By Brady Henderson
The Seahawks' decision to release defensive end Chris Clemons on Wednesday was expected given his age, salary and production. Equally as unsurprising was where he's ended up.
Chris Clemons and Red Bryant, Seattle's starting defensive ends the past four seasons, have both signed with Jacksonville after being released by the Seahawks. (AP)
Clemons' deal reunites him with Red Bryant, who was Seattle's other starting defensive end the past four seasons.
It also reunites him with the man who's responsible for the pipeline that has carried several former Seahawks to Jacksonville, Gus Bradley, who was Seattle's defensive coordinator from 2009-2012 before becoming the Jaguars' head coach last offseason.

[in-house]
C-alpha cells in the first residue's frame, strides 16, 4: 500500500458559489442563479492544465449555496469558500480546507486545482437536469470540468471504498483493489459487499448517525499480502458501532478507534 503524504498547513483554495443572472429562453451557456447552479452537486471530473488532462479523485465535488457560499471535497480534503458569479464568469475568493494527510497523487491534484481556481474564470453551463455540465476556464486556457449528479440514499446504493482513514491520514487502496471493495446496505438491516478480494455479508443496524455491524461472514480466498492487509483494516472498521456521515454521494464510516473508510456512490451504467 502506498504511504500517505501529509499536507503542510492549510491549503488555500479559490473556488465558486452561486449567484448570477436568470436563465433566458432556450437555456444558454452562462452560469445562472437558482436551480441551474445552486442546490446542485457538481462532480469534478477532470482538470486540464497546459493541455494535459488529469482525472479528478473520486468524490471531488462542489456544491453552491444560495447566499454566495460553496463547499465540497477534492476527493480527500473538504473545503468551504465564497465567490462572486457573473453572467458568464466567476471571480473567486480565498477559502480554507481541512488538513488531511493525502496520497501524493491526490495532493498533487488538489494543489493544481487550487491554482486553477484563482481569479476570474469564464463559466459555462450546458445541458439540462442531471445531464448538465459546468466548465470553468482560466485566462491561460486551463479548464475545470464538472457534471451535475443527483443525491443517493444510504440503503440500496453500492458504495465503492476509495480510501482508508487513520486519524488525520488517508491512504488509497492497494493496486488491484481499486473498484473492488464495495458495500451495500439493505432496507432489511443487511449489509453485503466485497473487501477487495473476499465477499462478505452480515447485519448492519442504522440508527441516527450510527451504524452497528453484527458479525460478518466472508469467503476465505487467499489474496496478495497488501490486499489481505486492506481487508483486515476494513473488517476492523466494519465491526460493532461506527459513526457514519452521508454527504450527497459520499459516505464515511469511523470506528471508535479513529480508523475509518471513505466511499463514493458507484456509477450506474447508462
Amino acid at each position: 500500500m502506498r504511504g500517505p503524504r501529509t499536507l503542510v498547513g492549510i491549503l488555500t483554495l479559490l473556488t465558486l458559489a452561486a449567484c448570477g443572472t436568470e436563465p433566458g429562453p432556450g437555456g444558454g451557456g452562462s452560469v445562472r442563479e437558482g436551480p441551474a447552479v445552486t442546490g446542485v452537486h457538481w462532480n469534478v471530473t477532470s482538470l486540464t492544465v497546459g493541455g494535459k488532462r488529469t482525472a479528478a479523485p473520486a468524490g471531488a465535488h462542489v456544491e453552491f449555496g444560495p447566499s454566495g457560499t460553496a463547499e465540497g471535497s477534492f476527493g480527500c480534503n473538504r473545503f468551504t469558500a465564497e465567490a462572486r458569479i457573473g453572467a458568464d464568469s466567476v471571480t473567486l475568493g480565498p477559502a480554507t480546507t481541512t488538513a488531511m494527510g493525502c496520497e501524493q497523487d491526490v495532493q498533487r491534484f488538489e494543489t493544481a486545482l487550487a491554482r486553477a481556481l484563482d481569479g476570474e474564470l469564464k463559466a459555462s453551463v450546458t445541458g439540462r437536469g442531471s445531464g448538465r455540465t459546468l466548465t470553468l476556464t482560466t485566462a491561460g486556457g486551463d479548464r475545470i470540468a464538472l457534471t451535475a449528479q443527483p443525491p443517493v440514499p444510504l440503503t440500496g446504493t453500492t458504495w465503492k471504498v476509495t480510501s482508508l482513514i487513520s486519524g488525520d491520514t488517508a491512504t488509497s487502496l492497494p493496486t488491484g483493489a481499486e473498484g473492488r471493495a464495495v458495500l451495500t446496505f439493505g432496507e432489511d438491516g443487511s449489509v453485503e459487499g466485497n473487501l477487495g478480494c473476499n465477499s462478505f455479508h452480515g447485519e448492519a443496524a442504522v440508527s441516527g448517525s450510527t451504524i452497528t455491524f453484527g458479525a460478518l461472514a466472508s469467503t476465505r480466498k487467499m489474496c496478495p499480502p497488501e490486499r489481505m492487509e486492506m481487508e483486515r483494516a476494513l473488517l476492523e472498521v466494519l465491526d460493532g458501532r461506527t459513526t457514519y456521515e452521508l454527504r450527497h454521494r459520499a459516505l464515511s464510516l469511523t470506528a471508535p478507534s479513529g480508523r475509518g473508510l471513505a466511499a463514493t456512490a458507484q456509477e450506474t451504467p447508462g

Todd Wash, the team's defensive-line coach, came to Jacksonville with Bradley, and his familiarity with Clemons and Bryant likely factored into those two additions.
Seattle's defense is in vogue after leading the league in scoring the past two seasons, which has been evident during the start of free agency. It's especially so in Jacksonville thanks to the similarities between the two schemes and the need for personnel with certain specs.
Jacksonville's roster now includes five defensive players who came directly from Seattle: Clemons, Bryant, safety Winston Guy, cornerback Will Blackmon and linebacker John Lotulelei.
Former Seahawks cornerback Marcus Trufant spent last training camp with the Jaguars but was released before the start of the season. Wide receiver Stephen Williams is the only offensive player among the Jaguars' ex-Seahawks.
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